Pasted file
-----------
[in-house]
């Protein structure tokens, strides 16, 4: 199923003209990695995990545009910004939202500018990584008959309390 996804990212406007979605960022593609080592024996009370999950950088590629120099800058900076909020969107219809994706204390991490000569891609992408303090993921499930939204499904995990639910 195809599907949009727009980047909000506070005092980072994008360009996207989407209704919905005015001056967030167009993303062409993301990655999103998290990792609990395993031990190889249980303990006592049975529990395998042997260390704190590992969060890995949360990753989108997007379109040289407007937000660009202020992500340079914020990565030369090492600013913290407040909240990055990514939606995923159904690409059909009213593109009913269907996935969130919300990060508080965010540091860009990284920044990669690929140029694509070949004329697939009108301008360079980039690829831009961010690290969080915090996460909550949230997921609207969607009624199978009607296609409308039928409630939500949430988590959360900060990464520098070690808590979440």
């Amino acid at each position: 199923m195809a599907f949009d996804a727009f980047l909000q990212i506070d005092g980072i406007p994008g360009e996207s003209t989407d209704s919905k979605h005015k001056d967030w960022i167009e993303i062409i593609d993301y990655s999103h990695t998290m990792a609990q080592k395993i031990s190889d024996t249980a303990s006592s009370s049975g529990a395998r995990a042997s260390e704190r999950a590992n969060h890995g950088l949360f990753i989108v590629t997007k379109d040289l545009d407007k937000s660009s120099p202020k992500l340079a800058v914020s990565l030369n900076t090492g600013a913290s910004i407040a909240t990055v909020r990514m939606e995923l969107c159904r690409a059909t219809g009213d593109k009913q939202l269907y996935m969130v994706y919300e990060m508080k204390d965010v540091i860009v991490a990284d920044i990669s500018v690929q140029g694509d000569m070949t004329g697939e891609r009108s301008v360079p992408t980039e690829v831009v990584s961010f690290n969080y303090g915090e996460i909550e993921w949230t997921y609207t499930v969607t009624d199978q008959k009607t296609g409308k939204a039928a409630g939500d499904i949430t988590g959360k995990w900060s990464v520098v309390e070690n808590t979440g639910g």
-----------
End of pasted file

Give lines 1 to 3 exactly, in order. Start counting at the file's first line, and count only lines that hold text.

[in-house]
């Protein structure tokens, strides 16, 4: 199923003209990695995990545009910004939202500018990584008959309390 996804990212406007979605960022593609080592024996009370999950950088590629120099800058900076909020969107219809994706204390991490000569891609992408303090993921499930939204499904995990639910 195809599907949009727009980047909000506070005092980072994008360009996207989407209704919905005015001056967030167009993303062409993301990655999103998290990792609990395993031990190889249980303990006592049975529990395998042997260390704190590992969060890995949360990753989108997007379109040289407007937000660009202020992500340079914020990565030369090492600013913290407040909240990055990514939606995923159904690409059909009213593109009913269907996935969130919300990060508080965010540091860009990284920044990669690929140029694509070949004329697939009108301008360079980039690829831009961010690290969080915090996460909550949230997921609207969607009624199978009607296609409308039928409630939500949430988590959360900060990464520098070690808590979440």
């Amino acid at each position: 199923m195809a599907f949009d996804a727009f980047l909000q990212i506070d005092g980072i406007p994008g360009e996207s003209t989407d209704s919905k979605h005015k001056d967030w960022i167009e993303i062409i593609d993301y990655s999103h990695t998290m990792a609990q080592k395993i031990s190889d024996t249980a303990s006592s009370s049975g529990a395998r995990a042997s260390e704190r999950a590992n969060h890995g950088l949360f990753i989108v590629t997007k379109d040289l545009d407007k937000s660009s120099p202020k992500l340079a800058v914020s990565l030369n900076t090492g600013a913290s910004i407040a909240t990055v909020r990514m939606e995923l969107c159904r690409a059909t219809g009213d593109k009913q939202l269907y996935m969130v994706y919300e990060m508080k204390d965010v540091i860009v991490a990284d920044i990669s500018v690929q140029g694509d000569m070949t004329g697939e891609r009108s301008v360079p992408t980039e690829v831009v990584s961010f690290n969080y303090g915090e996460i909550e993921w949230t997921y609207t499930v969607t009624d199978q008959k009607t296609g409308k939204a039928a409630g939500d499904i949430t988590g959360k995990w900060s990464v520098v309390e070690n808590t979440g639910g």